In the first part of my interview with Noel Fielding, we talked about how he has found performing the first few dates of his tour, An Evening With Noel Fielding. But that’s not all we talked about… During our chat, Noel gave me great insight into the workings behind the second series of Luxury Comedy and how he feels about how people reacted to the show.
Were you pleased with how the second series of Luxury Comedy was received?
It’s difficult because you want to be free and experiment but a part of you still wants to be accepted. The response to the first series was shocking: people either loved it or hated it and the people that didn’t like it were really hostile. But when you think about it, the Internet didn’t really exist when I did the Boosh and me and Julian weren’t really into that sort of stuff, so we didn’t really get involved in it. But now, the Internet is difficult to ignore and I like to be a bit more involved, a bit more a part of society…
Someone called Luxury Comedy ‘the second 9/11’ which I thought was amazing; I wanted to put that on the DVD cover. But we were never really coming at it from anything other than just an experiment and trying some stuff out.
Some elements I thought were really good, like Serge, from Kasabian, doing the music with me, and we had characters, a story and I thought the animation was amazing. We had loads of people working on the show who were doing an amazing job and I just felt it had potential, so had it set in one place, made the main four characters a family and made it a bit more like a sitcom.
For Series 2, I just used the most successful characters: Fantasy Man, New York Cop, Joey Ramone and we just worked very hard to make the second one more accessible and people seemed to like it.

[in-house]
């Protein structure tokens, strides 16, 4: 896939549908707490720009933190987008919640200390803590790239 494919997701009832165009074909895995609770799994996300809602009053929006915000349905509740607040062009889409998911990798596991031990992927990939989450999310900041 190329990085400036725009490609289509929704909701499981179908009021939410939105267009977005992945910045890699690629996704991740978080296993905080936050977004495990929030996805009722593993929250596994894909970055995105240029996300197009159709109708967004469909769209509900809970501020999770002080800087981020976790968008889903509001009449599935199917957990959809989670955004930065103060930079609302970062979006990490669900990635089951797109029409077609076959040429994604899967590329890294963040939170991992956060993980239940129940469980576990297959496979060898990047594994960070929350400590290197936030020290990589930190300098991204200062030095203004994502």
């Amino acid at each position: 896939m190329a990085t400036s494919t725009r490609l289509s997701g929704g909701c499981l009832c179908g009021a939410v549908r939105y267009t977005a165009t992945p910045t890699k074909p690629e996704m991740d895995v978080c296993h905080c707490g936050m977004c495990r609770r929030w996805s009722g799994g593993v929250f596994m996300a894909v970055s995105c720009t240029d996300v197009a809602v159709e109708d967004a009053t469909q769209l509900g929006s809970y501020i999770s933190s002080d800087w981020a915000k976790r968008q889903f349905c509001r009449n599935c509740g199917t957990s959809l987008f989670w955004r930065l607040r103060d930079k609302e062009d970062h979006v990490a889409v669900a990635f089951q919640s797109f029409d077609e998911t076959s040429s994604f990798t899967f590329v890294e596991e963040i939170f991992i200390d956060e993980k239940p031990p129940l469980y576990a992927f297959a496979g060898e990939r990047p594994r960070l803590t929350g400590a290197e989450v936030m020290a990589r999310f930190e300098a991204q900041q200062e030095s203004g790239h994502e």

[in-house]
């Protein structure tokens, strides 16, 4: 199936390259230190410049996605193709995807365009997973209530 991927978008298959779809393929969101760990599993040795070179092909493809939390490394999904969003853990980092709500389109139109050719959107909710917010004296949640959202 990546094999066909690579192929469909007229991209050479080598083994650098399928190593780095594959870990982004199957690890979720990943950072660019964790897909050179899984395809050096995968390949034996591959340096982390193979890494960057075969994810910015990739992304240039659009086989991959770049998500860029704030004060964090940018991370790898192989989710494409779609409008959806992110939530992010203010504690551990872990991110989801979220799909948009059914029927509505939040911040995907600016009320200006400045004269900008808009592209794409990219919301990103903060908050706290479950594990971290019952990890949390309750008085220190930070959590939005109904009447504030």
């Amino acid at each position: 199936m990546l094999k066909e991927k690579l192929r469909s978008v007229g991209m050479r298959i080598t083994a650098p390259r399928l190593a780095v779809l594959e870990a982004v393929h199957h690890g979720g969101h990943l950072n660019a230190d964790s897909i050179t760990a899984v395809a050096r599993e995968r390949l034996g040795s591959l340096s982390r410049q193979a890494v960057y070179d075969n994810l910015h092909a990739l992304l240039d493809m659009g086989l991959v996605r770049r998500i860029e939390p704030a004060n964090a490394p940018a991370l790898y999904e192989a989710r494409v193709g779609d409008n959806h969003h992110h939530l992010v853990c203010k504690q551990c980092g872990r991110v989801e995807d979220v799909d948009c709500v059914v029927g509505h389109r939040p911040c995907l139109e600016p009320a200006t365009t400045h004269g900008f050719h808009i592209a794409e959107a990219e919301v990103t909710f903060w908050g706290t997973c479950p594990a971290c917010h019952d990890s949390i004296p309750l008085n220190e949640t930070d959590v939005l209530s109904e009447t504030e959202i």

We loved all the characters in different ways, but it’s just that there was too many for that first series, it was like a bombardment of characters. Those shows are quite concentrated, even I can only watch about two of them and I have to go “alright, I’ve had enough now”. They’re like undiluted orange juice.
We wanted to make something very different and to try and do something that no one had done before. I think we managed that, but people just want to get the idea and move on; they don’t want to have to watch it two or three times. I think that first series was a bit like a difficult album. You have to watch it two or three times to get into it as it’s quite layered. And television’s quite a disposable medium so it doesn’t get repeated very much so it’s tricky to make television like that. But we did it and I’m proud of it.
Is there still space for the show to change again?
Yeah, but I don’t know, I’d like to do another series. I could just do another one of those, or I could do something different. I’d quite like to do a Fantasy Man series. That could work really well with the juxtaposition between real life, somewhere urban and gritty like Hackney or something, and then this pink fantasy world.
I always talk of a Boosh film too but I sort of got to a point where I really wanted to do something live again and connect with an audience. I’m really enjoying this and I just want to take this as far as I can now.
Important question here, is Daddy Push ever coming back?
Ah Daddy Push, I love Daddy Push! Do you know what, he was really difficult to get into the series because he’s set in real life. We almost got him in though, we had a joke where we tried to leave the show for a bit because nobody watches this show anyway, and Andy Warhol was going to say ‘but what about the people watching at home?’ and I would say to him ‘what people?’ and then we were going to cut to a family watching our show and it was going be Daddy Push’s family…
Daddy Push and his wife, she was going to have a shell for a head, and the kids, and they had shells for heads, then the dog would have a shell for it’s head. So Daddy Push would be watching our show but it was just for that one moment, and it was too difficult. We’d have had to make a whole like a set; it would have been a nightmare so in the end we didn’t make it but we so wanted to do it.
Me and Nigel love him as well. He was a one off, he’s like Mr Bean, really frightening, horrifying. I’ll have to make a Daddy Push film with him just milling about. I love the fact that you like Daddy Push.